Down with the kids as we arrive in New York for Legaltech

Although this post is about our arrival in New York for Legaltech, it is not really about Legaltech. What you hope for after a long flight is a hushed hotel lobby and a friendly receptionist welcoming you to the rooms you booked months ago…..

As we draw up outside our hotel in Manhattan it is evident that something is going on. Crowds of mainly young people line the steps and gather on each side of the lobby, held back only by a single rope. A few relaxed-looking NYPD officers stand around. There are a some large men, nearly as broad as they are tall, wearing those curly earpieces which signify Security. There is a lot of excitement, but it is well-mannered, restrained excitement.

There are four of us – me, my sons Charlie and William, and Charlie’s wife Kat. As we struggle by with our enormous quantities of luggage, I overhear something. “The Grannies”. How sweet, I think, all these kids assembled for their grannies.

“Grammys”, said one of my more switched-on companions. “It’s the Grammys tomorrow”.

The Grammys, I later find, is some kind of award for achievement in the music industry. Some of its contenders are apparently visiting in this hotel and the crowds are there to meet them. Not their grannies. And not us.

As we fight our way down the lobby, I take a wrong turn. Beside me, behind the rope, are young people with a kind of pleading, yearning look in their eyes, holding out books or pieces of paper and pens. Very gratifying, I think, and more than I deserve. I realise then that they are muttering “Jamie, Jamie” and I look round. Just behind me is one of those people whom you know instinctively to be someone of significance, immaculately turned out in what Americans call a “tuxedo”. He acknowledges the crowd without giving any autographs. I feel somewhat in the way, as one might feel when caught between a pack of hyenas and an antelope.

I push my way across to the other side of the lobby. “How did you get on with Jamie Foxx?” asks Kat. I knew vaguely of Jamie Foxx as an actor (from reading about his film Django Unchained) but knew no more. Wikipedia says he is an “actor, singer, songwriter, producer, and comedian”, which seems an extravagant amount of talent for one man; no wonder the crowds come out for him. The degree of access seems very high, and the visible security ridiculously low for such a star in a country where people shoot you on a whim.


At reception we meet a problem. We have booked two rooms and a suite, but the hotel claimed to know only of three rooms and there is no suite available (lest it sounds rather grand that we go around booking suites in Manhattan, our purpose there was to film video interviews in front of green screens and that takes a lot of space; the suite is taken by my youngest son Will who turns it into a studio).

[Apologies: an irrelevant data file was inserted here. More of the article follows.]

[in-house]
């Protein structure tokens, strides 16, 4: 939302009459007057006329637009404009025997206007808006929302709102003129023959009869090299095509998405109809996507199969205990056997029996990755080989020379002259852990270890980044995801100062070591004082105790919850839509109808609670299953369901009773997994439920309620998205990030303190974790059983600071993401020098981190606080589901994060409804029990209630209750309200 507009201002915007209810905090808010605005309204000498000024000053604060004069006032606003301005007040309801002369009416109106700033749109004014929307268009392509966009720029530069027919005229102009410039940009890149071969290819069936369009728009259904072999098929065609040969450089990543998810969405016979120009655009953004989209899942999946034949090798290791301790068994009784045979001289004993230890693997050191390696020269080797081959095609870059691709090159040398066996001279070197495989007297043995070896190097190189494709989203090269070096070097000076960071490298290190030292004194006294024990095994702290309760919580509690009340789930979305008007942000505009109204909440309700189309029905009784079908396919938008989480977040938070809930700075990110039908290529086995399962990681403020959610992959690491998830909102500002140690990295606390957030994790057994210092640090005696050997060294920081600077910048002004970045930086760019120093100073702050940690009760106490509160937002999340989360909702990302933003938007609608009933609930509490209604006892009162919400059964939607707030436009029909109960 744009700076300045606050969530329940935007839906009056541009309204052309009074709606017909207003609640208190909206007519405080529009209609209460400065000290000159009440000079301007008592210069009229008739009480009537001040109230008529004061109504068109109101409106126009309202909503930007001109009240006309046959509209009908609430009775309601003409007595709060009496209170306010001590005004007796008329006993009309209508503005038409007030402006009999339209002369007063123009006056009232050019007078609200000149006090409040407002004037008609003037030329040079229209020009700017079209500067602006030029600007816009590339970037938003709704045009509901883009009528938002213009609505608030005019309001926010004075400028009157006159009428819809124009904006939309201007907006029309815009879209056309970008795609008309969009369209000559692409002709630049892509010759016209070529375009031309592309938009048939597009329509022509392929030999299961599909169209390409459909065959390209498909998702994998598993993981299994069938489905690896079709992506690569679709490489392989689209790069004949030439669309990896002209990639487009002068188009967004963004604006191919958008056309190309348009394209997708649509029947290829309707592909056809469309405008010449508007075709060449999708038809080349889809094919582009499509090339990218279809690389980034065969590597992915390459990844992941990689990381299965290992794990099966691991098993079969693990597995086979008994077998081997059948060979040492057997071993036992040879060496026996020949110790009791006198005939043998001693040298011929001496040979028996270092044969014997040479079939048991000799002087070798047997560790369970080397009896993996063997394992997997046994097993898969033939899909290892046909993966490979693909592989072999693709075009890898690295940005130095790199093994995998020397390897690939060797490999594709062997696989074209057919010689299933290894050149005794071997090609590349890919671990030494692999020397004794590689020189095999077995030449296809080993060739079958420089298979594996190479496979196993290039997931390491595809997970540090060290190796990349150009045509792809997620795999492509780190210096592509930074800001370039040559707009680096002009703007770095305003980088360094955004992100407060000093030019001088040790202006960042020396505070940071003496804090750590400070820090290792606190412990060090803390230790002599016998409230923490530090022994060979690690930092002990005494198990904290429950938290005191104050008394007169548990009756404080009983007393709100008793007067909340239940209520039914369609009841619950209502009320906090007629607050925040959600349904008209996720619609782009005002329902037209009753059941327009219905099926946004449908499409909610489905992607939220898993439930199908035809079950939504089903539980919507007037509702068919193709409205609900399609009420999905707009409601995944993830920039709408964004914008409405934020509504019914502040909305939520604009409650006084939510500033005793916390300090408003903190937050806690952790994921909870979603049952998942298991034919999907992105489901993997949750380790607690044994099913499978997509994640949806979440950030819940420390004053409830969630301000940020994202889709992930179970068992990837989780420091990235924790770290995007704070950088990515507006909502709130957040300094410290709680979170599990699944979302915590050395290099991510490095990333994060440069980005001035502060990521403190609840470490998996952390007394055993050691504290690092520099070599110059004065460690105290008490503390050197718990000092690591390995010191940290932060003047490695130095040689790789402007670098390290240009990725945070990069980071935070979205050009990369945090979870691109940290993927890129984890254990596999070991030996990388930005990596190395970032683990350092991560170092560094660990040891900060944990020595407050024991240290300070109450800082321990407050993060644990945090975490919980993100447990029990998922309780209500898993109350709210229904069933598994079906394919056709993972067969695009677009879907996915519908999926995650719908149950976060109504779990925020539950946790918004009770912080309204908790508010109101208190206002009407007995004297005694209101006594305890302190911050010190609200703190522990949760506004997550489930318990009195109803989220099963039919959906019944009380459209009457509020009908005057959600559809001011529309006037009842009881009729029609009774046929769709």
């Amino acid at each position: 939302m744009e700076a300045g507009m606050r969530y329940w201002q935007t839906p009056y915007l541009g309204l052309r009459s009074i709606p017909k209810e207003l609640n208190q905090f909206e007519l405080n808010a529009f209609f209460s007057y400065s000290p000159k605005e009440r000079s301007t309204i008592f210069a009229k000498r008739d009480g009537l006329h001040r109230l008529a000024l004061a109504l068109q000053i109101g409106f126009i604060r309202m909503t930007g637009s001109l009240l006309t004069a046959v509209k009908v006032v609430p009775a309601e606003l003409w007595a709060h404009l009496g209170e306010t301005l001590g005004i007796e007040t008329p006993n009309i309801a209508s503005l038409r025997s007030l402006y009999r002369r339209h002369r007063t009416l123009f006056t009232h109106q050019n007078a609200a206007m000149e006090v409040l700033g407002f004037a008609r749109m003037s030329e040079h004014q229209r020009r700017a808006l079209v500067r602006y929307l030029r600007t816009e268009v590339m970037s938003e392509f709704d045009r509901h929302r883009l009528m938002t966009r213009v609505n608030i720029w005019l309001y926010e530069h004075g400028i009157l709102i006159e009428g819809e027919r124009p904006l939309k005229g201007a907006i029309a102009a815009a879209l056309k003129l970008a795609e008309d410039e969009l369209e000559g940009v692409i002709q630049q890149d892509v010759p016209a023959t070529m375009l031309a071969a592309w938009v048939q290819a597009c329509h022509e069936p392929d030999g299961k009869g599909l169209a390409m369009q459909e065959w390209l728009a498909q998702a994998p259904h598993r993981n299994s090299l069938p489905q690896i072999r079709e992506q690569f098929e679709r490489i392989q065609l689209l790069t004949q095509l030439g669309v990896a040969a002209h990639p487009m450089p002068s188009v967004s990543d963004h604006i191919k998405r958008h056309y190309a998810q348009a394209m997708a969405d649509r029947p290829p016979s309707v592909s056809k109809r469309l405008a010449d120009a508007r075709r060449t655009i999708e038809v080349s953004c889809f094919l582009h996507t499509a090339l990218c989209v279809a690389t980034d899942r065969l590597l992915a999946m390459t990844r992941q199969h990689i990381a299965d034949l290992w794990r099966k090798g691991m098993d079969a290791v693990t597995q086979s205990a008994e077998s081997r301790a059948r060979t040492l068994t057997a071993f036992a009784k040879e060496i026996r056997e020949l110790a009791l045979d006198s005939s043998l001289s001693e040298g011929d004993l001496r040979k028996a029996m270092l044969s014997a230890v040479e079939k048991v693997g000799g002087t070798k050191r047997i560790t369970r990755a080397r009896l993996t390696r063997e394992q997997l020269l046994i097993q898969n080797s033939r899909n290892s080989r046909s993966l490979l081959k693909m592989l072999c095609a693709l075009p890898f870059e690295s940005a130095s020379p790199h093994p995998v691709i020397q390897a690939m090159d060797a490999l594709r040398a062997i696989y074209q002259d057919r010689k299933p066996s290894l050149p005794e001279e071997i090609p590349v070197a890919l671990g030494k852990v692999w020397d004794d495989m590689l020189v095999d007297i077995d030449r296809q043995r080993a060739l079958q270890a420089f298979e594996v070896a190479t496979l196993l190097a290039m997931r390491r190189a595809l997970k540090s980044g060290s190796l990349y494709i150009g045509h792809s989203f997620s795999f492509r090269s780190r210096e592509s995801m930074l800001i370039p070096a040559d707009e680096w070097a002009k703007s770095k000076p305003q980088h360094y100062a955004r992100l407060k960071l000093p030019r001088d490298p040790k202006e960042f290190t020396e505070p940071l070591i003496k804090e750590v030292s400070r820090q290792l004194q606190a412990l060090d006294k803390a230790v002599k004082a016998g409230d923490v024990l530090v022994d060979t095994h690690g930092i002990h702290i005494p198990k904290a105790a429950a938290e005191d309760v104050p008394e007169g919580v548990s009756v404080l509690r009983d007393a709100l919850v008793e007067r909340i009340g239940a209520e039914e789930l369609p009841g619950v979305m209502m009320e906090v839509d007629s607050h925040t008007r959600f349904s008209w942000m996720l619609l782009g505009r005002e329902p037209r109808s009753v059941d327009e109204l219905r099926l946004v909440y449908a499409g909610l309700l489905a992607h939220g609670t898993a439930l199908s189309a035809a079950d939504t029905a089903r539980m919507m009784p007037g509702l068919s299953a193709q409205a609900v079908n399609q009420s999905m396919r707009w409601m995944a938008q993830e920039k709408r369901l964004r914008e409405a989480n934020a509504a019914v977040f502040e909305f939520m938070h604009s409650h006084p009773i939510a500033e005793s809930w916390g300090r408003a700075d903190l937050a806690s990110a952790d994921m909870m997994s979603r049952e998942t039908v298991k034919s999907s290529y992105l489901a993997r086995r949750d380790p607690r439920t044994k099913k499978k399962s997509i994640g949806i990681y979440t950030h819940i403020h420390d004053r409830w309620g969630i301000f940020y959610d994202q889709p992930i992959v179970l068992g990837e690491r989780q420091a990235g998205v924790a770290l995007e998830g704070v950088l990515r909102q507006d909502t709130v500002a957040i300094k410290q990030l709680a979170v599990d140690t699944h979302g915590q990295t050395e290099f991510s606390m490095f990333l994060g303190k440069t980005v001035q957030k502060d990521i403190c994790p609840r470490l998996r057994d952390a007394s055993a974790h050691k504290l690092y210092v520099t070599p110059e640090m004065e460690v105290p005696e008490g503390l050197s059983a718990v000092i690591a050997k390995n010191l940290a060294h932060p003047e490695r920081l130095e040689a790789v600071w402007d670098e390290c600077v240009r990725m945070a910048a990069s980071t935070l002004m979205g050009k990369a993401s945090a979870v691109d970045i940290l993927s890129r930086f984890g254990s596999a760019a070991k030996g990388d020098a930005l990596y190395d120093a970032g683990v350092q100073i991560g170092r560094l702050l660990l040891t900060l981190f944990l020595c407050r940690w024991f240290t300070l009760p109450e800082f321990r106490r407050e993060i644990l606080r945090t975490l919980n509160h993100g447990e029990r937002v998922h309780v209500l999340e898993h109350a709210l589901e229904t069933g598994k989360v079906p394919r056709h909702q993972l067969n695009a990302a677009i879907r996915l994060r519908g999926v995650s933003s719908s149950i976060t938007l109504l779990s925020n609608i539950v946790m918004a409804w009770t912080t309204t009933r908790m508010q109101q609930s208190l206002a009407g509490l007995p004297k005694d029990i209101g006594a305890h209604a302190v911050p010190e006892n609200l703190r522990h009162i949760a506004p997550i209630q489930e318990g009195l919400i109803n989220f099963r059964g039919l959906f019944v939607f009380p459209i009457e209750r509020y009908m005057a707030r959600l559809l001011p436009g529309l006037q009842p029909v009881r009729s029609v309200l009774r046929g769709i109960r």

…turns into this:

The receptionist isn’t interested in our protests, indeed is interested in nothing but gawping at Jamie Foxx. “You’ll have to ring your travel agent” she says in a bored tone.

“But it’s 3.00am over there”, I said. The receptionist couldn’t care less, and resumes staring at Jamie Foxx.

We push our luggage to the elevators. As the door closes, a woman says “You’ve dropped a bag”. She was right, but by then we were committed to the 28th floor.

I go straight down again, but there is no sign of the bag among the milling crowd of devoted fans and hard-faced security men. It has in it some of our lighting equipment and my smart shoes. I assume that the bag has been taken off by security and is probably even now being subjected to a controlled explosion – that is what I would have done if I found an unclaimed bag in a crowd like that. After a few minutes I find it in the hands of a security man.


We look again at the booking confirmation. It has an emergency out-of-hours UK phone number. I ring it and it is answered immediately. An efficient-sounding man says he will get on to the hotel. The agent is DialAFlight and I cannot recommend them highly enough. We had our suite by the morning, along with a refund for the night without it.

Later, I go down to reception again. Another obvious star is being escorted into the hotel. Someone from his retinue says something to him, and he snarls in reply. I overhear his name and look him up. The public image is one of happy smiles; no snarling there.


The “tuxedo” and accompanying bow-tie fascinates me. No Englishman (no-one I know anyway – it may be different when the Association of Motor Traders has its annual bash in a “ballroom” off the M42) would want his bow-tie to look that immaculate, lest someone assumes that it is clipped on.

I caution you against referring to “smart shoes” at a tech conference. To me, that means Oxfords from Church’s. Techie people assume it means that they are packed with electronic wizardry, which brings scope for misunderstanding.


About Chris Dale

I have been an English solicitor since 1980. I run the e-Disclosure Information Project which collects and comments on information about electronic disclosure / eDiscovery and related subjects in the UK, the US, AsiaPac and elsewhere
This entry was posted in Discovery, eDisclosure, eDiscovery, Electronic disclosure. Bookmark the permalink.

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